3 garlic cloves

½ bunch of coriander,

roughly chopped

20g root ginger, chopped

¼ tsp cumin

½ tsp ras-el-hanout

¼ tsp cinnamon

¼ tsp turmeric

¼ tsp Lebanese sevenspice mix

1 tsp salt

¼ tsp white pepper

½ tsp black pepper

50ml vegetable oil

2–2.5kg shoulder of

lamb, bone in

For the sauce

25ml vegetable oil

25g butter

½ red onion, chopped

1 carrot, chopped

2 garlic cloves, chopped

4–5 sprigs of thyme

2 tbsp tomato purée

400g tin chopped tomatoes

small handful of coriander, chopped

small handful of flat-leaf parsley, chopped

For the dried fruit 

4 each dried apricots, dried figs, dates and prunes

handful of golden raisins

1 cinnamon stick

2 whole star anise

1 tsp rose water

2 tbsp honey

For the rice

Slow Cooked Lamb1 tbsp vegetable oil

½ onion, finely chopped

150g lamb mince

1 tsp salt

½ tsp black pepper

good pinch of Lebanese

seven-spice mix

1 tsp ras-el-hanout

200g basmati rice

25g toasted mixed nuts

handful of fresh mint leaves

To serve: 

Greek yoghurt

harissa

toasted sesame seeds

Method: 

Up to two days before you serve the lamb, marinate the shoulder. Put the onion, garlic, coriander, root ginger, spices, salt, peppers and oil into a mini blender and whizz to make a paste. Put the shoulder into a large sealable container and rub the paste all over it. Cover and chill for at least 24 hours and up to 48 hours.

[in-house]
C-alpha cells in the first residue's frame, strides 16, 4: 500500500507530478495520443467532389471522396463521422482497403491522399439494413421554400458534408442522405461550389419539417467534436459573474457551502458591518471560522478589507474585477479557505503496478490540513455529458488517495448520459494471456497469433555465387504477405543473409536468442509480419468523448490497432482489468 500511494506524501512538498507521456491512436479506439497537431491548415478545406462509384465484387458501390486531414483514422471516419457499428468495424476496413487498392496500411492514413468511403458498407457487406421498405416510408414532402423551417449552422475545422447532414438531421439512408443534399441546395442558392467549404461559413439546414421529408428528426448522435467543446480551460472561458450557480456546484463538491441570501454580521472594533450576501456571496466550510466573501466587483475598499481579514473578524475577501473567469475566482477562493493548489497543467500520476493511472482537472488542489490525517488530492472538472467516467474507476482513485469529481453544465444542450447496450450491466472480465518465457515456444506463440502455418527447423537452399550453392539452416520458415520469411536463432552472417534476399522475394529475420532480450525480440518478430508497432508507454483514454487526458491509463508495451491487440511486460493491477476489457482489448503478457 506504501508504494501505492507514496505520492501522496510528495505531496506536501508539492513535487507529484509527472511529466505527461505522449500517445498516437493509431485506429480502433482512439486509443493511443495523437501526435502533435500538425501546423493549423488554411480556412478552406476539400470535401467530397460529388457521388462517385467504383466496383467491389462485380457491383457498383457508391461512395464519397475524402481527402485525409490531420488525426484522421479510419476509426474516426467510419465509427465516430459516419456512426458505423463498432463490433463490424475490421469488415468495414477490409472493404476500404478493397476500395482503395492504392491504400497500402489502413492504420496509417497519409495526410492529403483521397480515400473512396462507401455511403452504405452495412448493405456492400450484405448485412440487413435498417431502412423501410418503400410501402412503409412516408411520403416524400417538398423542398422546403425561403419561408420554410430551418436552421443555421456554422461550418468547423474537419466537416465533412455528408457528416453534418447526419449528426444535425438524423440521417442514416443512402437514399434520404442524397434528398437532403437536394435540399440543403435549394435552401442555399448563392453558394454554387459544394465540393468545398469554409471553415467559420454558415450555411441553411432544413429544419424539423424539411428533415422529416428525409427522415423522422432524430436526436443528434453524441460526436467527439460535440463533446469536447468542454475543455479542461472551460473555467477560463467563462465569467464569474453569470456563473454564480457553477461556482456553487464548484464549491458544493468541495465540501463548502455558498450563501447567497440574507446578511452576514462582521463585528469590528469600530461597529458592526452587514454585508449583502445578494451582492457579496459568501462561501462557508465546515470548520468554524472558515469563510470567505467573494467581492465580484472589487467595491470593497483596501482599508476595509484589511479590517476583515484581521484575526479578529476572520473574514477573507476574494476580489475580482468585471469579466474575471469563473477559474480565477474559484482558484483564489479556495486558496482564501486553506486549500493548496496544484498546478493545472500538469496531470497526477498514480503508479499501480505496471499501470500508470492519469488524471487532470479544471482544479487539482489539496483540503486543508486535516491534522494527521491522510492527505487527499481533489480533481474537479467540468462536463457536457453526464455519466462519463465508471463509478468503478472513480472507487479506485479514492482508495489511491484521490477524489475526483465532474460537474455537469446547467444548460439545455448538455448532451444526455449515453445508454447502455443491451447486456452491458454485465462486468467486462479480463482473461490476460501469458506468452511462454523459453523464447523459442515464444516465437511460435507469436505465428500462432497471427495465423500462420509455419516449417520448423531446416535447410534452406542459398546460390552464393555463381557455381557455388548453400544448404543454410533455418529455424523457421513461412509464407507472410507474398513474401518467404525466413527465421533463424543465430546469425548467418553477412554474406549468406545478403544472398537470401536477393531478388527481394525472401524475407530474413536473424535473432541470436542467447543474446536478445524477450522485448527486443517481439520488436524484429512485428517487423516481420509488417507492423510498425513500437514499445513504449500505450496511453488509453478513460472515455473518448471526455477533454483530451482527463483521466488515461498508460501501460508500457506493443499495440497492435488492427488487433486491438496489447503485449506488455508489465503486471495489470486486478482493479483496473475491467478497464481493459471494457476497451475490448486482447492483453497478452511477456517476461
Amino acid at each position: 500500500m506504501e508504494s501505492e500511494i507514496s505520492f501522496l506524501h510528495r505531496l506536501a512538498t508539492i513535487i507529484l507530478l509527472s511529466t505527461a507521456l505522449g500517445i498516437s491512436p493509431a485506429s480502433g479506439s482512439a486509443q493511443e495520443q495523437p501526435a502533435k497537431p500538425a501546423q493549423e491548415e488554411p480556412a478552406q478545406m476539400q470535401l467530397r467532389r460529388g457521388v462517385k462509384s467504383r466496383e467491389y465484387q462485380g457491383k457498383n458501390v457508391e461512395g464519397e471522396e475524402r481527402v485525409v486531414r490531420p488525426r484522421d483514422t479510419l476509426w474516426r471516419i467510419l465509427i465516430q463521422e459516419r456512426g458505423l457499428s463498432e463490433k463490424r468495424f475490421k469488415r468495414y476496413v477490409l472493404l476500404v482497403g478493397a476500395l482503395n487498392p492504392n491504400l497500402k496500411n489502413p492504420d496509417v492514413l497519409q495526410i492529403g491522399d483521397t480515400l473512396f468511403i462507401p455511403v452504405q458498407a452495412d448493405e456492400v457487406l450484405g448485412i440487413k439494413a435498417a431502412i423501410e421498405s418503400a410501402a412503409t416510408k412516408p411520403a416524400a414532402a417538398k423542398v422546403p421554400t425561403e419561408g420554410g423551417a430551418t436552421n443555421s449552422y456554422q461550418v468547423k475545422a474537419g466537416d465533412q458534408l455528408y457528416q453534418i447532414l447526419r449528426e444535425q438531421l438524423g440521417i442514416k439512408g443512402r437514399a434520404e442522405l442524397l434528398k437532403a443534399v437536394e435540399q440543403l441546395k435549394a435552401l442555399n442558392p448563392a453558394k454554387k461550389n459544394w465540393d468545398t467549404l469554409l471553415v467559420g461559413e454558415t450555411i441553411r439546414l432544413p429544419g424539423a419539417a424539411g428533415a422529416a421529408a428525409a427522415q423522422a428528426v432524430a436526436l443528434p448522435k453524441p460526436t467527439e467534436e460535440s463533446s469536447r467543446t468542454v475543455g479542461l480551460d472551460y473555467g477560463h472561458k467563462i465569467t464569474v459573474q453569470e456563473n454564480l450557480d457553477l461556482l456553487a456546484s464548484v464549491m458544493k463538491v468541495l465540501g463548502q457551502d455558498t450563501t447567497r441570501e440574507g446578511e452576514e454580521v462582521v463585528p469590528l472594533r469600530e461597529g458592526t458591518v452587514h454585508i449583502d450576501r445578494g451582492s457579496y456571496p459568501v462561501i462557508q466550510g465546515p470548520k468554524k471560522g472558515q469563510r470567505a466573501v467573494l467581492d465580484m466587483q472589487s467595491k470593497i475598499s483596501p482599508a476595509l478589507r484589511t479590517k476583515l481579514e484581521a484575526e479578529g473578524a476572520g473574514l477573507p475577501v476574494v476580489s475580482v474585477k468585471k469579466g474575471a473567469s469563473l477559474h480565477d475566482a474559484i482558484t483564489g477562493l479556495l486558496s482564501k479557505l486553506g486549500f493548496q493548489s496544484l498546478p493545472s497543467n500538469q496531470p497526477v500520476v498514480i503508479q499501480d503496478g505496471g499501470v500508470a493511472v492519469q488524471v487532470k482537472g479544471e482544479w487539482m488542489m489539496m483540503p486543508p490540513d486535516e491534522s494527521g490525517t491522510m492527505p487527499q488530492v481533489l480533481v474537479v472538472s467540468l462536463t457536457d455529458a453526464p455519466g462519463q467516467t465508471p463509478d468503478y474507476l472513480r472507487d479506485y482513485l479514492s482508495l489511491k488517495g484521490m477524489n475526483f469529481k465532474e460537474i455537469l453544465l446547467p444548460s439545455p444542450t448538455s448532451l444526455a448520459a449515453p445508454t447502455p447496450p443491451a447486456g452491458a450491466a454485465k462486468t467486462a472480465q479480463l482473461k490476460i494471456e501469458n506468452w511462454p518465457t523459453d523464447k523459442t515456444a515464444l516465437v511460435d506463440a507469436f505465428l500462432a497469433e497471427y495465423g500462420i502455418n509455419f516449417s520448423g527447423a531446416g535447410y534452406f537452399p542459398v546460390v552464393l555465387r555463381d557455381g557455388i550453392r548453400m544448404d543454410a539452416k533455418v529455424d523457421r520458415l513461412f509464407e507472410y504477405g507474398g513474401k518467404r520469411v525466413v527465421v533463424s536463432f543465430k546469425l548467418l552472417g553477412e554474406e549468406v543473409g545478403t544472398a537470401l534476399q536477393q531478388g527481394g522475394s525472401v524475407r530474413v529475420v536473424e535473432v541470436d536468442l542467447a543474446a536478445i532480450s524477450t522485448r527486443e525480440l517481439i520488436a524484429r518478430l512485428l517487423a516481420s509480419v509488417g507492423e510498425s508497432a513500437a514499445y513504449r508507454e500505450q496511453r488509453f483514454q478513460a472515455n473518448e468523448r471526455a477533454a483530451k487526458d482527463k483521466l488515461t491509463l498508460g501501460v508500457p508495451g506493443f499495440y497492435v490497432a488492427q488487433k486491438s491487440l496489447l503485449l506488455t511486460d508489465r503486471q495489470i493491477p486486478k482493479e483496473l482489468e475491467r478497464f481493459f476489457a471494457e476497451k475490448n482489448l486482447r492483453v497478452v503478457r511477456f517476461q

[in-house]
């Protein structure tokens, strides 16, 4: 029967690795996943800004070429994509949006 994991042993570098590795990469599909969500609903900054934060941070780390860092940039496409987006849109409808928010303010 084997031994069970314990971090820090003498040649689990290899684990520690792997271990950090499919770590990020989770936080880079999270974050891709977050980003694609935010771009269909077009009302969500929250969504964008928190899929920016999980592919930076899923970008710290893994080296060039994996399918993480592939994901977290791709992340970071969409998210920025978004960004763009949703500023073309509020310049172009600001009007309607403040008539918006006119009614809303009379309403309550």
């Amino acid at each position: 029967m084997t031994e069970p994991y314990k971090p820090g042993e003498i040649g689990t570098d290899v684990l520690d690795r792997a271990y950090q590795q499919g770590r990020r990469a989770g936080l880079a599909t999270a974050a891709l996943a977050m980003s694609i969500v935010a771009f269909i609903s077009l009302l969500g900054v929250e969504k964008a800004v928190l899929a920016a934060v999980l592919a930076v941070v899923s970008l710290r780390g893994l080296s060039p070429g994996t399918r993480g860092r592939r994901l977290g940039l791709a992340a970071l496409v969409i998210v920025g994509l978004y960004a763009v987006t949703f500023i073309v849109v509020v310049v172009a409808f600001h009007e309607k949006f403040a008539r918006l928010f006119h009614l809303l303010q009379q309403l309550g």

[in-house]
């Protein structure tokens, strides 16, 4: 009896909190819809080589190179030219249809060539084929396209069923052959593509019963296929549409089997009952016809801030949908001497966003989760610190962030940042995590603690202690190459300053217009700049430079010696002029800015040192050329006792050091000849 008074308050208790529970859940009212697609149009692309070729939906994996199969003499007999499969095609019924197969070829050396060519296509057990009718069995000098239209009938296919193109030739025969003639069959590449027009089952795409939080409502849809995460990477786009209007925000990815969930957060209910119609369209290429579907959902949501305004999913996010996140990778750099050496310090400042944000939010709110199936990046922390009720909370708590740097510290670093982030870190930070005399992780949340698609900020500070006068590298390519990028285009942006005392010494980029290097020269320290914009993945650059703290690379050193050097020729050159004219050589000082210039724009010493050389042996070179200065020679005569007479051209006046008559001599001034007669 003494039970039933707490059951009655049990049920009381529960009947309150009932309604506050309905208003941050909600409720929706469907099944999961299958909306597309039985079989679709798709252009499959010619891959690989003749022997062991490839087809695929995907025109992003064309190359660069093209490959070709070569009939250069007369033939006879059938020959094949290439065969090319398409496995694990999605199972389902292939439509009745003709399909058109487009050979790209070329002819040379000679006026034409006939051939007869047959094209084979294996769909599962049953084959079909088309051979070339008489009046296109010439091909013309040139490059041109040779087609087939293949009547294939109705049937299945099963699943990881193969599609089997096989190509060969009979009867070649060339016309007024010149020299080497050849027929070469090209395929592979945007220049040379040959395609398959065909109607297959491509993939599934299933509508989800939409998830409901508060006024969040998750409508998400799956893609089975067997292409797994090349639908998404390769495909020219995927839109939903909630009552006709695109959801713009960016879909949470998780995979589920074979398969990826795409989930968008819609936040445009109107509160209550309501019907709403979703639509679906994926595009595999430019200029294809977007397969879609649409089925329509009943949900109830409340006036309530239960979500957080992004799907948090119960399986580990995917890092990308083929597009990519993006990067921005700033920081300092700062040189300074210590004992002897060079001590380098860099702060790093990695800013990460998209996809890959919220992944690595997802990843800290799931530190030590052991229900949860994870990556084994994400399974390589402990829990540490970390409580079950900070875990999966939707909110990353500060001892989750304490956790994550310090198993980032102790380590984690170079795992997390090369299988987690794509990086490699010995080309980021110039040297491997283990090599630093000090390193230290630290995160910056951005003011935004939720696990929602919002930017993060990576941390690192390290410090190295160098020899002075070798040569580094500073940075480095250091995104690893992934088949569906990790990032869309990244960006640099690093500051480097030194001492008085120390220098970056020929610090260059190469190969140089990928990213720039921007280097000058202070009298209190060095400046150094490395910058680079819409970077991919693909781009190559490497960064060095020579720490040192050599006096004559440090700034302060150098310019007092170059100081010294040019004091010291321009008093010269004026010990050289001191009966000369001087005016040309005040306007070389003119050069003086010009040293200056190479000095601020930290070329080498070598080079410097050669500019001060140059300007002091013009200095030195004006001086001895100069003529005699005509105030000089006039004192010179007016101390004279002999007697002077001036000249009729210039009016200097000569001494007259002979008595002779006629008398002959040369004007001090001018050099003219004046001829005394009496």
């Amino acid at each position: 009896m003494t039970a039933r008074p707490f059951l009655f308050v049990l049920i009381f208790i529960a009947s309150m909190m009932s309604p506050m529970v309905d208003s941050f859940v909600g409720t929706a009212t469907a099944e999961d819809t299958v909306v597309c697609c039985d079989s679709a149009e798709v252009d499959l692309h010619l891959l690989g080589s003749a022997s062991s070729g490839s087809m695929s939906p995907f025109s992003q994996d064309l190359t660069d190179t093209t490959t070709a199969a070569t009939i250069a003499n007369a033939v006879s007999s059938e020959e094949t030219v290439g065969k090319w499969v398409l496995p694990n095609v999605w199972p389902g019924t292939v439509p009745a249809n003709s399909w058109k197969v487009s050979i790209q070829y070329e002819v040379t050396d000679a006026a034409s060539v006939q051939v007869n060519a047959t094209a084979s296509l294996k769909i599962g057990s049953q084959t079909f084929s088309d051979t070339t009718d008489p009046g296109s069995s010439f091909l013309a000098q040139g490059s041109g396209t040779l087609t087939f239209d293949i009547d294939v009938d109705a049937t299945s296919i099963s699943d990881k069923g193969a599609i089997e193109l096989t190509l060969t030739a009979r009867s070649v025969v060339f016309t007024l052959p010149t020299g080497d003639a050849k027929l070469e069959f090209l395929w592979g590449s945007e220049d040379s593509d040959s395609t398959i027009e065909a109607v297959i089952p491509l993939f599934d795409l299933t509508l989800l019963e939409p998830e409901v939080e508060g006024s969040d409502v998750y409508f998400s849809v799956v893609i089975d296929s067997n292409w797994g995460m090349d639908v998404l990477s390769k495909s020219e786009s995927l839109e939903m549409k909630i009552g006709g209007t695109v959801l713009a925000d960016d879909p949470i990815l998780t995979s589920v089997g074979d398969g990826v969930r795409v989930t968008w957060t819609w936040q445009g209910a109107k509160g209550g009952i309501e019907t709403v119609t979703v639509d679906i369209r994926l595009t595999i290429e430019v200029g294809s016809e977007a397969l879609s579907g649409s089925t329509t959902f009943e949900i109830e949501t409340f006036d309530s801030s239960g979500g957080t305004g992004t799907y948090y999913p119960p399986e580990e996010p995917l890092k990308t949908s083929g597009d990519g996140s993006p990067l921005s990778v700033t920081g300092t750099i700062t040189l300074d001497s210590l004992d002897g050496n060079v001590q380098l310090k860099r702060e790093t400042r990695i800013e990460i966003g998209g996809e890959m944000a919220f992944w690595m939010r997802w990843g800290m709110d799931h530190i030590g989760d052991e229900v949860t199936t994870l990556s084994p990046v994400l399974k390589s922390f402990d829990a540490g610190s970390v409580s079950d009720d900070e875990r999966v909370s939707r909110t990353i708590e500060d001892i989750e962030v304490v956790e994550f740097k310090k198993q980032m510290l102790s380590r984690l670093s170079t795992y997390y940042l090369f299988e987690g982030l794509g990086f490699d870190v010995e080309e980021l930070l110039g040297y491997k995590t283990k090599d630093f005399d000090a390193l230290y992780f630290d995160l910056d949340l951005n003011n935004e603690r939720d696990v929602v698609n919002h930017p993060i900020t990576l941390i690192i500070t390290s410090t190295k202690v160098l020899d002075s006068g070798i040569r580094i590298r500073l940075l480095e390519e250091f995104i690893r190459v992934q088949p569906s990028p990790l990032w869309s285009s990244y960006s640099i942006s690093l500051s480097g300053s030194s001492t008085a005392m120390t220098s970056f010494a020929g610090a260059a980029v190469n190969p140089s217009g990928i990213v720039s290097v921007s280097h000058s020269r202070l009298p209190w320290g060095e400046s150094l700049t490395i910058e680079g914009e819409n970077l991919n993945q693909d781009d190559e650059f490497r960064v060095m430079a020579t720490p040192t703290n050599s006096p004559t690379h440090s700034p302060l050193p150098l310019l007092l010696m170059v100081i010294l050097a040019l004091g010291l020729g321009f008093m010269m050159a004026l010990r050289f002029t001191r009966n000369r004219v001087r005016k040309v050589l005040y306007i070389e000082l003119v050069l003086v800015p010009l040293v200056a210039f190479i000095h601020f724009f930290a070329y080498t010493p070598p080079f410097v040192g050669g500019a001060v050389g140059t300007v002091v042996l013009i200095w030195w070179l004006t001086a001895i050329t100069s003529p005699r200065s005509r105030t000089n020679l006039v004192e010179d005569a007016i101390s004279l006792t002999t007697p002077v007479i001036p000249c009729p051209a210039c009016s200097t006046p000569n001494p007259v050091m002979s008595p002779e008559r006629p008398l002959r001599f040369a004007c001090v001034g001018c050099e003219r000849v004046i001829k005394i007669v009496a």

Take the lamb out of the fridge so that it comes up to room temperature – if it’s too cold, it will take longer to cook. When you’re ready to cook it, preheat the oven to 220°C/200°C fan/gas mark 7.

Put the lamb in a roasting tin and roast in the oven for 20 minutes until it has coloured on all sides.

While the lamb is cooking in this short blast of heat, make the sauce. Heat the oil and butter in a medium saucepan and sauté the onion, carrot and garlic for 10 minutes over a medium heat until starting to soften and turn golden. Stir in the thyme sprigs, tomato purée and the tin of tomatoes, then fill the tin with hot water twice (making about 800ml of water in total) and pour that into the pan, too. Stir in the coriander and parsley, and bring to the boil. Simmer, half covered with a lid, for 15 minutes. Blend until smooth using a hand blender.